Almost half Africa’s prison population consists of people held in pretrial detention, awaiting a trial that may take months or years to materialize.
Now, for the first time, a series of reports has captured demographic information from three West African countries about who these pretrial detainees are, and the impacts of their detention on their families and communities. The three reports, from Sierra Leone, Ghana and Guinea Conakry, were produced by the Global Campaign for Pretrial Justice, in collaboration with UNDP and civil society organizations in the three countries.
The reports used a ‘snapshot’ methodology; the researchers interviewed people in pretrial detention on one day and followed up with a number of their family members. They show that prisons are filled with average people, who, in countries near the bottom of the United Nations Human Development Index, are poor, live primarily at a subsistence level and have no savings or safety net to tide them over in difficult times.
Who is in pretrial detention?
The typical pretrial detainee is a married man in his 30s, who was supporting a number of dependents at the time of his arrest. Nearly all were the breadwinners in their families and most were earning at least the minimum monthly wage.
Their levels of formal education reflected the average in each of the countries. In Sierra Leone and Guinea over 30 percent had not received any formal education, but in Guinea there was also a higher than average number of pretrial detainees who had completed university level education.
Prior to their arrest the detainees in Sierra Leone were supporting, on average, four dependants, either school-aged children or elderly parents and other relatives. In Ghana and Guinea the number was higher; each detainee was supporting, on average, over seven dependents.
This demographic information shows that these are men in the prime of their working lives. They were engaged in different sectors ranging from civil service to the informal sector but still bringing in an average income, supporting their families from day to day, but without savings to fall back on. Some had been granted bail but were unable to muster the resources to comply with the bail conditions and others had been solicited for bribes. The end result: prisons full of poor people who fall prey to the system. In the words of one family member from Guinea:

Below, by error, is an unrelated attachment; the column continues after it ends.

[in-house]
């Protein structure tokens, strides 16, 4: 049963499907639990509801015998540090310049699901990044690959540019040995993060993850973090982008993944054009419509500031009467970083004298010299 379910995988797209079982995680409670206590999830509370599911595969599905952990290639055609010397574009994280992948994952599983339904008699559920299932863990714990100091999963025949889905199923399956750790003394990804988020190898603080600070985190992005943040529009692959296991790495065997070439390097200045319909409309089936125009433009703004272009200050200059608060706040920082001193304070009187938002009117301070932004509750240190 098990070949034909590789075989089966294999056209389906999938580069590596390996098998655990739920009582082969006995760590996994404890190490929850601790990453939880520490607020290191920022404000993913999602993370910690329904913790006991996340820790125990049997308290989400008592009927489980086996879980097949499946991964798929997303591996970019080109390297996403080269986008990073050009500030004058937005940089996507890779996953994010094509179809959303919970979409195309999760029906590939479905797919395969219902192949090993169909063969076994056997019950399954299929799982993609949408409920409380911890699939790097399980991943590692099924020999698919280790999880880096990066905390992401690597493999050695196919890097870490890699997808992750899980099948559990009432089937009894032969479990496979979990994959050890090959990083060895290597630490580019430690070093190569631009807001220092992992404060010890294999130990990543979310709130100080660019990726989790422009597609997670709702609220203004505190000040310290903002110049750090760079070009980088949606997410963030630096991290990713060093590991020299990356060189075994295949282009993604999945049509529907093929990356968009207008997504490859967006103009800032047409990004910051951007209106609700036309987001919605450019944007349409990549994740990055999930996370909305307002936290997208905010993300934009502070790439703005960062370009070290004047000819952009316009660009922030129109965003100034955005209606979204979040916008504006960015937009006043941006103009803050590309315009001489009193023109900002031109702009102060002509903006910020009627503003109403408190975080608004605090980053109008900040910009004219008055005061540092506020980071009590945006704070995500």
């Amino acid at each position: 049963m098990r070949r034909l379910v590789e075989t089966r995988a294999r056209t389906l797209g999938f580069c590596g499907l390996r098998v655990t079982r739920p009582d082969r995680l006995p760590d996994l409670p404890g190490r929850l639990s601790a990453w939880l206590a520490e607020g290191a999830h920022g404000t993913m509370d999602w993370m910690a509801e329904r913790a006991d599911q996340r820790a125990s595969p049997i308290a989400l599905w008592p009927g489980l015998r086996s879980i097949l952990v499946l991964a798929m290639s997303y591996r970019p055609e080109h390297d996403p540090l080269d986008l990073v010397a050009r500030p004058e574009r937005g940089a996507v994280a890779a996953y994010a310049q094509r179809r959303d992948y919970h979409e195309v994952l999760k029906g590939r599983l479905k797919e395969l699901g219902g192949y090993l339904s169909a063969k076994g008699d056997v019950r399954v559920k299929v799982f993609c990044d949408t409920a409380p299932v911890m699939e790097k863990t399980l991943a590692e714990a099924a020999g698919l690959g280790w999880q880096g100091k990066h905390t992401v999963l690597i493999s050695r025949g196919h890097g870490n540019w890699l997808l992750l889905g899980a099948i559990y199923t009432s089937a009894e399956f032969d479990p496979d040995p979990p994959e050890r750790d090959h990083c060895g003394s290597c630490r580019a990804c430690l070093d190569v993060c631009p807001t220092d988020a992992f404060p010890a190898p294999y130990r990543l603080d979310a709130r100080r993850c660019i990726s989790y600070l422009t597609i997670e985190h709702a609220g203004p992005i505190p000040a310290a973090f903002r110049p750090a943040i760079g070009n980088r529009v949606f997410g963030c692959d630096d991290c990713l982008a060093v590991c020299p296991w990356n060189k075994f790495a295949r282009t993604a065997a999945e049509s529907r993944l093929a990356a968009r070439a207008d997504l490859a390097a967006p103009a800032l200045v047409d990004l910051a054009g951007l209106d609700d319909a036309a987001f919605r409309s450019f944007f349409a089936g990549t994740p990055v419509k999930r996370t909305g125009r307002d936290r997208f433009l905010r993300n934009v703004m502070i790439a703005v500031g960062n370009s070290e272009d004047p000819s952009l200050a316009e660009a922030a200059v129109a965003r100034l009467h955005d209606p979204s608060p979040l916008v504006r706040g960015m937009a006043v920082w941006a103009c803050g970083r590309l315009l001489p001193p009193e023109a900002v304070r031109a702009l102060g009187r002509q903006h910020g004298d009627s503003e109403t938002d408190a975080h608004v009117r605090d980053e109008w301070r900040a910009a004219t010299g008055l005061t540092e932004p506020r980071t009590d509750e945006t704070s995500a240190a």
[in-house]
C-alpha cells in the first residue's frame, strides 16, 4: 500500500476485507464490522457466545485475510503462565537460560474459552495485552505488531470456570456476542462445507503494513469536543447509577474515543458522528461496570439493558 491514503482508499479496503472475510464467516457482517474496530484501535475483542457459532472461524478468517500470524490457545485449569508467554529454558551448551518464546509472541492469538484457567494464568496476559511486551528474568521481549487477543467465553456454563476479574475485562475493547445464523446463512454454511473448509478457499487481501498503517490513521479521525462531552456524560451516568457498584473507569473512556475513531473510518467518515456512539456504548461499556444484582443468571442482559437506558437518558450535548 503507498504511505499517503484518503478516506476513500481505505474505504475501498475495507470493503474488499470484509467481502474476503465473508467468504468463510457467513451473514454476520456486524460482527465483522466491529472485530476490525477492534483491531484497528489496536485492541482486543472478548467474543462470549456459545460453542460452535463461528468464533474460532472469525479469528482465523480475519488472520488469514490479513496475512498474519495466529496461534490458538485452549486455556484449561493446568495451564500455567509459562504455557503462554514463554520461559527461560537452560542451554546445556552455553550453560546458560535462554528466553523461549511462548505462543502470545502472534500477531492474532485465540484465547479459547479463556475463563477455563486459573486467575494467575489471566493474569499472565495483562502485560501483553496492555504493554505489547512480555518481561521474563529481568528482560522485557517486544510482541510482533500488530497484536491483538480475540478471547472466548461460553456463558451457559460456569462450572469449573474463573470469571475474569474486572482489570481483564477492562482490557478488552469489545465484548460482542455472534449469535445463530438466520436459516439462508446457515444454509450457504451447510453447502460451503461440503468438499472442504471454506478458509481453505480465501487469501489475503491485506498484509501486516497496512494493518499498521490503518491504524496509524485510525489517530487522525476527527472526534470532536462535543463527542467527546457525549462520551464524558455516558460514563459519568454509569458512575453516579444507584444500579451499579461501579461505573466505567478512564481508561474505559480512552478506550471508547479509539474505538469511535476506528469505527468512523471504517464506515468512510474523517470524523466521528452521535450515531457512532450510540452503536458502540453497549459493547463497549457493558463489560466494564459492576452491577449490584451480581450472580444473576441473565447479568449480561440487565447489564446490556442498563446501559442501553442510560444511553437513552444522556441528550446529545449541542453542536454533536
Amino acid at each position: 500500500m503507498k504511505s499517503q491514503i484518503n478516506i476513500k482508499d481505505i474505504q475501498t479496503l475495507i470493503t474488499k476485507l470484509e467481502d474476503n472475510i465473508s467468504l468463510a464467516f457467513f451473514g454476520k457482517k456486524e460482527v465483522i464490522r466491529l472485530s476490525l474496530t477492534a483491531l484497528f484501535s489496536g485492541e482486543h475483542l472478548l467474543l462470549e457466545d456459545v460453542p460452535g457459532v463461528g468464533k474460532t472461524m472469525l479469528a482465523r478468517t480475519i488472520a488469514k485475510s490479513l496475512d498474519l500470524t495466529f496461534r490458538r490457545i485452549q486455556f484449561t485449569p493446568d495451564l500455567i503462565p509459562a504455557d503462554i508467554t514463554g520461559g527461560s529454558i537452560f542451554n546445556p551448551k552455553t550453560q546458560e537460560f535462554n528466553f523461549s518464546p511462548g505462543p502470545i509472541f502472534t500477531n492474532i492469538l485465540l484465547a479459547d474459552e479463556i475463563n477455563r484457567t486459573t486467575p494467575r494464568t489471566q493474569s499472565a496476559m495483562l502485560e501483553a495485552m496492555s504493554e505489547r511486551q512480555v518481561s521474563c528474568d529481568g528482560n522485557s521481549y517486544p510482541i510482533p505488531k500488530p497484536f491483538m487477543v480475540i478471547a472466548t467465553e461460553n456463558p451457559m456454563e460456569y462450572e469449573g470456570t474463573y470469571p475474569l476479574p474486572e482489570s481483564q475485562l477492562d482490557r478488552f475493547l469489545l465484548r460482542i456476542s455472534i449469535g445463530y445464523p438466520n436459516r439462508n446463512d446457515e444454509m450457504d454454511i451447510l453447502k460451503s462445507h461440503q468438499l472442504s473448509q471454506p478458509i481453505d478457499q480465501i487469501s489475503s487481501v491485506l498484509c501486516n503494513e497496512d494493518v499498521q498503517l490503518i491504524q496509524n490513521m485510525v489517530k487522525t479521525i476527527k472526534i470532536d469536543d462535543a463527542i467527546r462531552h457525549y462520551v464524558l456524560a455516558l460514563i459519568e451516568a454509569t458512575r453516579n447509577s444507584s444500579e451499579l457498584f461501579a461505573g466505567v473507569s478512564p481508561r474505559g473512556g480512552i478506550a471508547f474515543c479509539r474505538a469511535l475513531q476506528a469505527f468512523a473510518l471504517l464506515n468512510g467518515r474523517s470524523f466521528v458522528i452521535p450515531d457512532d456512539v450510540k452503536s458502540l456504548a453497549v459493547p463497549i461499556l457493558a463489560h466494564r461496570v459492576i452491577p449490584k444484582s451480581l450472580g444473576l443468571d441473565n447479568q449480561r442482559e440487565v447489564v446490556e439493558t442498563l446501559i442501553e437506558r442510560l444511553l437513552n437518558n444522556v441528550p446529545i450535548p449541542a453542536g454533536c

“The police demanded a bribe for the release of our brother, but we did not have it. Our mother spent a lot, but she is old and sick—it is very difficult.”
What is the impact on their families and communities?
Put simply, families no longer have the support of a breadwinner on which they were relying for their day to day needs. Those interviewed reported that their families had fallen deeper into poverty—some said their families had less food, others fell into debt and many had to sell basic household goods. In other cases children had to give up school or families had to move.
The lack of an income was exacerbated by expenses incurred by family members to travel to and from the prison, provide food, medication, pay bribes and legal fees. On average across the three counties, families incurred expenses equivalent to ten months’ of earnings. Reports from the family members highlighted the problems experienced; one family member in Sierra Leone said:
“Before the arrest, I was a petty trader, my husband was a miner. We have lost all we had. My entire business is finished. Just yesterday I sold the shaker [for mining] without the knowledge of my husband and I don’t know what he will do when he gets out of prison.”
Another in Ghana said,
“We sold a refrigerator, an iron and a television in order to raise money to care for him.”
This exacts a toll on individual families and on their socioeconomic development, for example, if children have to drop out of school, or time is spent carrying out tasks manually because basic equipment had to be sold.
Detainees and their families also reported a variety of impacts on the way they live. Nearly all said that their families were faced negative reactions from members of their communities. One family member in Sierra Leone said:
“Since this case was brought against the family we have become a laughing stock for the entire community. Children who used to fetch water from our well no longer do so. At night children throw stones on the roof and make fun of us. Community leaders are not taking our complaint seriously.”
The studies provide insight into the way that the damage caused by excessive and arbitrary pretrial detention goes far beyond the impact on the individual who is detained. That should cause policymakers to think more deeply about the importance of justice in their development priorities—showing that a poorly functioning justice system can actually undercut broader government efforts to fight poverty.